MARTINA COLE writes crime novels. One a year for the past 24 years, apart from one year when her son had a motorbike accident. Each novel does better than the previous one, so that she regularly outsells John Grisham and Stephen King, and is up there with Dan Brown in number one best-seller land. She has never won a literary prize, and says that the Booker prize money wouldn’t keep her in fags.
In 2011, her sales exceeded £150m (€176.8m) , the first British female novelist writing for adults to do this; around the world, in over two dozen languages, she has achieved sales of 15 million; her hardbacks regularly sell between 200,000 and 300,000 copies alone.
Not bad for a London Irish kid from a council estate. Her real name is Eilidh — her dad was from Cork, her mum from Dublin — but nobody in Aveley, Essex, where she grew up, could say it or spell it, so she goes by her second name Martina. “Only my mum and the nuns at school ever called me Eilidh,” she says.
Martina Cole’s novels are properly violent, and it drives her mad when people react to this fictional violence differently from how they react to the fictional violence of male writers. “Nobody tells Stephen King his writing is too violent,” she says. “But they don’t expect it from a tiny blonde lady, do they?” She says that if she were a man, she would be known as the Irvine Welsh of the south east of England. She takes a size two shoe.
To interview Cole is to be swept along in her stream of consciousness — pithy, funny, irreverent, without pretension.
A natural feminist without ever having to label herself as such, her voice East London gravel, the opposite of literary posh. She says it’s her mission to enjoy every day, to appreciate the rewards of doing the work she loves, because before her first publishing deal, things were tough. She was a skint single parent.
Then everything changed overnight in 1992, when her first novel, Dangerous Lady, was snapped up for an advance of £150,000 — she submitted it on a Friday, and got the offer the following Monday. She was initially perceived as a one book wonder, but today calls herself a “23 book wonder” . She is not remotely bothered by literary snobbery – she’s too successful to care.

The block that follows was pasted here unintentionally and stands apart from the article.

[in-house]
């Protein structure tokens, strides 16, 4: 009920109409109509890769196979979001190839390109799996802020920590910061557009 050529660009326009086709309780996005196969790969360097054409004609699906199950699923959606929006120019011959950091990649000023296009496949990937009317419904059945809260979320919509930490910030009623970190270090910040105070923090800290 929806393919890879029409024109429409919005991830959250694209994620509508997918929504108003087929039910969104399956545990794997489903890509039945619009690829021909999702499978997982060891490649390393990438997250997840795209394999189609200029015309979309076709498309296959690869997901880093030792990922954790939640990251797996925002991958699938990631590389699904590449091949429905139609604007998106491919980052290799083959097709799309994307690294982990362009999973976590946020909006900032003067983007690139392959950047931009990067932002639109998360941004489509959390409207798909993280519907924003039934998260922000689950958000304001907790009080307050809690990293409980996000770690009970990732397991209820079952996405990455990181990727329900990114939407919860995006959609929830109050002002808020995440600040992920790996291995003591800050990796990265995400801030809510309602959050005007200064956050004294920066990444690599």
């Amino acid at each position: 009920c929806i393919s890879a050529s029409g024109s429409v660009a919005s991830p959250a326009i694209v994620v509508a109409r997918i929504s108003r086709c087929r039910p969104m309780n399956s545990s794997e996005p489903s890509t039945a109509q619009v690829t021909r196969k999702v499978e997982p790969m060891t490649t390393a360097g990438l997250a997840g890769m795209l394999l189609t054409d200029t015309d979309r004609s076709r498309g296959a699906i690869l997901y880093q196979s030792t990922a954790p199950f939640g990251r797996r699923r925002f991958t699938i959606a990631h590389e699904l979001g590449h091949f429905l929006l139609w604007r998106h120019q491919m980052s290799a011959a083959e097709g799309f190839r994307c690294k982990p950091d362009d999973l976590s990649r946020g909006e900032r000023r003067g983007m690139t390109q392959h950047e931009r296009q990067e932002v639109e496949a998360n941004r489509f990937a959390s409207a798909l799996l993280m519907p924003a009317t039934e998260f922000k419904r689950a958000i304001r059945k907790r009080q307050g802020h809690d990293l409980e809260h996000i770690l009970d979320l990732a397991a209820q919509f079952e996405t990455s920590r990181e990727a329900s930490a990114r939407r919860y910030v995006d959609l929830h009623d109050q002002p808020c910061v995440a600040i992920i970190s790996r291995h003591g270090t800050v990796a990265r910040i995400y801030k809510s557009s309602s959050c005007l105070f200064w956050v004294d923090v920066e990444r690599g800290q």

“It was a Jackie Collins documentary that inspired me,” she says. She wrote her first novel at 14 (“a load of old crap”), and left school at 15 without qualifications, after two incidents hastened her departure: a nun caught her reading Harold Robbins’ The Carpetbaggers, and another nun threw a text book at her, which she threw back.
Not that she disliked the nuns at her Catholic school — she used to envy them: “It must have been great being a nun, smoking fags all day and living with your mates. I loved the nuns, apart from the ones who were old bags.”
Born in the working class Essex suburbs east of London in 1959, Cole’s father was a merchant seaman from the Shandon area of Cork city, her mother a psychiatric nurse from Dublin.
“We all started primary school with Irish accents,” she says. “Everyone around us was Irish, we went to places like the Shandon Bells in Ilford. I know the words to all the Irish songs, I still can’t listen to Galway Shore without crying.”
Cole was the youngest of five, reared mostly by her mother, who also worked full time, as her father was away at sea. Her mother was a huge influence, as was her grandmother — Nanny Loughlin — who told her she would never be alone with a book; when I ask her who she likes to read, the list is lengthy and eclectic.